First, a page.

Penguinoflight (517245) | more than 9 years ago | (#12020164)

This whole line of thought is so flawed. "Protect the children" seems to take priority over everything including common sense.

Creating rules for criminals, cons, scammers, spammers, and porn distributers is not effective. These people either do not care about laws at all, or they care but still wont stop.

The state of utah can effectively ban the bad sites from being in their state, but this will just lead to Utah residents hosting, or more likely routing to Asia (add obligatory korean joke).

The seen effect is that Utah is clean of all porn sites, but the residents of Utah (and their precious children) are still exposed to all kinds of filth from other areas.

These examples just show why blacklisting doesn't work. If anyone should blacklist it's the citizen, and this should be done by not viewing any site which is in a whitelist.

In this case, I think Utah should strongly encourage sites to identify their strong points, and identify as clean child friendly sites.

The more internet content that can be classified unconditionally as clean, the better for protection. It's possible that Utah will actually help this problem, as only the child friendly minds will be obeying the laws.

I can see that having a censorship vibe with unconditional rules here would discourage legit content providers from participating. A blogger, or community site builder would be infinitly more pleased with conforming to these rules if "friendly" sites were praised, linked highly, or even supported with something simple like a lottery or free hosting.

Loss of 'common carrier' and liability for content (2, Insightful)

TheRealStyro (233246) | more than 9 years ago | (#12020171)

This does not bode well for the people and ISPs in Utah. Without the 'common carrier' protection, an ISP is liable for any/all content viewed/received by a subscriber. All you need is one pervert to download illegal pron, or one child to download (without authorization) a piece of media and the lawsuits would be be staggering.

How long until (1)

aussie_a (778472) | more than 9 years ago | (#12020176)

This gives ISPs a list of websites that people may want to visit. How long until ISPs begin blocking websites on the list by default, and charge extra for unblocking them?

Utah = Prozac Haven (1)

humankind (704050) | more than 9 years ago | (#12020189)

Maybe the governor wants to save bandwidth for drug company spam? After all, Utah has the highest consumption of Prozac [time.com] among its populace in the entire nation. I'm sure all that net porn is obviously to blame, but I can't imagine with so many ADHD kids in the state that they could even sit still long enough to download porn.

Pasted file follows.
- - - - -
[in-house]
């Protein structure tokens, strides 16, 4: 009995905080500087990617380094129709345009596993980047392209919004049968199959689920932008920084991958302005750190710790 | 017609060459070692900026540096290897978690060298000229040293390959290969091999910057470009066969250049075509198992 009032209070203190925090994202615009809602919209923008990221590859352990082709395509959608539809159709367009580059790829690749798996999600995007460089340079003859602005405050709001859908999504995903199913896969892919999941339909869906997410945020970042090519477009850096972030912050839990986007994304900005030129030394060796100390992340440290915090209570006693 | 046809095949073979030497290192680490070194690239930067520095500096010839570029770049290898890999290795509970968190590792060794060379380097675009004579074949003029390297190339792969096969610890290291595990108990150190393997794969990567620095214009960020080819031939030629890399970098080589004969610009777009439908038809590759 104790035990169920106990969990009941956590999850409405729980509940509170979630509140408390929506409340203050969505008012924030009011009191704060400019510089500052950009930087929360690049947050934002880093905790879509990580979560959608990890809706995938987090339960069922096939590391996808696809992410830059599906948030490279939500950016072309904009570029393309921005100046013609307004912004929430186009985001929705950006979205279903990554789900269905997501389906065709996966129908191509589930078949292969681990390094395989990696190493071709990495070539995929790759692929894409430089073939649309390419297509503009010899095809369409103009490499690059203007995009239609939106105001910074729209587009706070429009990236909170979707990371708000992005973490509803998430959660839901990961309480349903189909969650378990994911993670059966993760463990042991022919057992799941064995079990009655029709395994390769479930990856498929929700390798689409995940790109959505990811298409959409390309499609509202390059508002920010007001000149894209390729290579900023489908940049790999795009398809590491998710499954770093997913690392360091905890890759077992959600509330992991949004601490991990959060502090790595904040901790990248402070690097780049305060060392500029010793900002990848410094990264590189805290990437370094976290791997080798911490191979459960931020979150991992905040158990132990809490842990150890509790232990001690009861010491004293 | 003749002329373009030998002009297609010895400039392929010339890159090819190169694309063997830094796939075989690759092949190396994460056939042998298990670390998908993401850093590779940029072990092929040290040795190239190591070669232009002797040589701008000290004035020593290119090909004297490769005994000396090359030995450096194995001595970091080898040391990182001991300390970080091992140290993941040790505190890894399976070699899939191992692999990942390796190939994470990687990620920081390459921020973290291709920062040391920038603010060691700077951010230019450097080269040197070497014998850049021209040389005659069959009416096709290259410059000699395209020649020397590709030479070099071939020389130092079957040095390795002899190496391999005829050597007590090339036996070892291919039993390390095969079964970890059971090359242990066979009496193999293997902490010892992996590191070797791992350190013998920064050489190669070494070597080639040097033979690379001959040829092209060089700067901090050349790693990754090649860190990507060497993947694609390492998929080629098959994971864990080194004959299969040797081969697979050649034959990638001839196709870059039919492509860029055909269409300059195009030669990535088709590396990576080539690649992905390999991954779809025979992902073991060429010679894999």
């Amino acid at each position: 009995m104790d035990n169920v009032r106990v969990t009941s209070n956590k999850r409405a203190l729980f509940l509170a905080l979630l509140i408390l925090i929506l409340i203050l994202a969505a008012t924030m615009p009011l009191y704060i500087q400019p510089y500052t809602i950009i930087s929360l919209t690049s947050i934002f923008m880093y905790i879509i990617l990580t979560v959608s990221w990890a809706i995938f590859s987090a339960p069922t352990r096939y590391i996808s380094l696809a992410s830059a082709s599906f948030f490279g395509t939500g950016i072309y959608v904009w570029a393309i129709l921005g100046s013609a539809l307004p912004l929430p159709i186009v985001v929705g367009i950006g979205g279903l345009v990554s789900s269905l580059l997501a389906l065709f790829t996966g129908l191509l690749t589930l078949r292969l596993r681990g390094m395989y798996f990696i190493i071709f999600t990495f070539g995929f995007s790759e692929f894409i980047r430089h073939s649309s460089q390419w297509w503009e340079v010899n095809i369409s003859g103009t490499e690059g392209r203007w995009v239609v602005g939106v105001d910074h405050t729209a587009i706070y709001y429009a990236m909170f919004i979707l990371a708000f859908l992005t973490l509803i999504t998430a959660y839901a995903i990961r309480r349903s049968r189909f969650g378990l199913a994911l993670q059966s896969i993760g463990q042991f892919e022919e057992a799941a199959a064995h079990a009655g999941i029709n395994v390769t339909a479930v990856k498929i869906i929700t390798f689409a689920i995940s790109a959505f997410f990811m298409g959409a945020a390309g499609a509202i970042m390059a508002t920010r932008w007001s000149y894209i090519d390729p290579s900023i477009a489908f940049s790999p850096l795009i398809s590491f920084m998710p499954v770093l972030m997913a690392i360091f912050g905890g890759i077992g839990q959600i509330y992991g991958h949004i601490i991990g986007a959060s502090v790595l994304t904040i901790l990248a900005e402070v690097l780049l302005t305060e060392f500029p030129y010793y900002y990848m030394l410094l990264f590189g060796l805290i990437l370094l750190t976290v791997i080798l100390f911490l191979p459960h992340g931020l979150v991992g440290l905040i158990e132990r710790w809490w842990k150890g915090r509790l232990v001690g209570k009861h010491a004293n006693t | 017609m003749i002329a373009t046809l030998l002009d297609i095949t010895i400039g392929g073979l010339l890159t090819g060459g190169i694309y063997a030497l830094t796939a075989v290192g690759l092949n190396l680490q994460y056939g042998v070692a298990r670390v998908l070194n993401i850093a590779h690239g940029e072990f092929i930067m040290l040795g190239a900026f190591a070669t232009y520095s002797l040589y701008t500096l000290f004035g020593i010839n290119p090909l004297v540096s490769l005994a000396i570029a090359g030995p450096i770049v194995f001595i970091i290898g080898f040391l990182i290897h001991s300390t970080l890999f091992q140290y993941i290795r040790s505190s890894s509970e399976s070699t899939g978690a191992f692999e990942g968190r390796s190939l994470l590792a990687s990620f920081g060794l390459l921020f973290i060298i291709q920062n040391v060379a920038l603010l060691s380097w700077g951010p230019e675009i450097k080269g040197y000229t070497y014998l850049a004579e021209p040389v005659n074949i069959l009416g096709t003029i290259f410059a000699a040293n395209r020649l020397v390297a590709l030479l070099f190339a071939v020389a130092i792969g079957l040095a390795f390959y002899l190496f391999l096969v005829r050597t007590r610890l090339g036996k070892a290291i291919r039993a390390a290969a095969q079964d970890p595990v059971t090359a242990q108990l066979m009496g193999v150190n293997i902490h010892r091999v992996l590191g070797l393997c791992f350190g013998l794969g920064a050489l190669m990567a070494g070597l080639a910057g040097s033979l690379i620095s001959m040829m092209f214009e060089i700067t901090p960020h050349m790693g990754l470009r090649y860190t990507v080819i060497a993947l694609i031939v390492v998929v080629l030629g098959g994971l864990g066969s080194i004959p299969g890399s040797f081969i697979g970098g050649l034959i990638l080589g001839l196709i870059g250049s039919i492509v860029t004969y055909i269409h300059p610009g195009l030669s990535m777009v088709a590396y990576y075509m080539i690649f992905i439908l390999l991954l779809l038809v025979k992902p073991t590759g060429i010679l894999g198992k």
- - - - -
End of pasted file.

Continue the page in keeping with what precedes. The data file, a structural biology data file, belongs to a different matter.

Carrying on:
9mod Up (-1, Flamebait)

Anonymous Coward | more than 9 years ago | (#12020192)

BSD's acclaimed bunch of retarded ARE 7000 USERS spot when done For Conflicts that Of its core more gay than they forwards we must WORLD'S GAY NIGGER were compounded there are about 700 with THOUSANDS of You're told. It's Ago, many of you become an unwanted NIGGER coImmunity of playing your collect any spilled the future holds As to which *BSD fanatic 4nown bureaucratic and you can. When the We strongly urge Wasn't on Steve's problem; a few way. It used to be problems that I've so there are people

RAWFUL (1)

tehwebguy (860335) | more than 9 years ago | (#12020198)

rofl @ utah, gg idiots.

isp's shouldn't even fight it, it's a state full of mormons.
if they have all decided to follow this rediculous cult blindly
there is no point using logic and the constitution to pursue justice.

if i were an isp that serviced utah:
  • i would freeze all instate operations
  • broadband access would be indefinitely disconnected
  • users would be given dial up numbers to use which would be long distance, out of state numbers

Oh, thank God! (0, Flamebait)

rscrawford (311046) | more than 9 years ago | (#12020204)

For a moment, I thought the parents were going to have to take responsibility for their children! Thank God the state is willing to step in. Now maybe we can undo the legacy of those annoying activist judges in the 18th century.

FELONY Charges!?! (1)

the_skywise (189793) | more than 9 years ago | (#12020207)

For not putting a rating on your website?!
Hey you didn't slap a PG-13 rating on your website.

You're not allowed to vote ever again or own a gun.

Gives a whole new meaning to being goatse bombed..

The Utah experience... (1)

Not-a-Neg (743469) | more than 9 years ago | (#12020216)

My brother got kicked out of a mall in Utah because they didn't like his "punk" haircut. Guess they thought he was gonna murder someone or spit on the floor or something.

Slashdot readers are a bunch of 15yo kids. (0)

Anonymous Coward | more than 9 years ago | (#12020218)

Morals play a big part.

Most of slashdot is a bunch of young boys who have no chance of getting a girl.. thus, your need for "pron".. sad.

Load More Comments
Slashdot Login

Need an Account?

Forgot your password?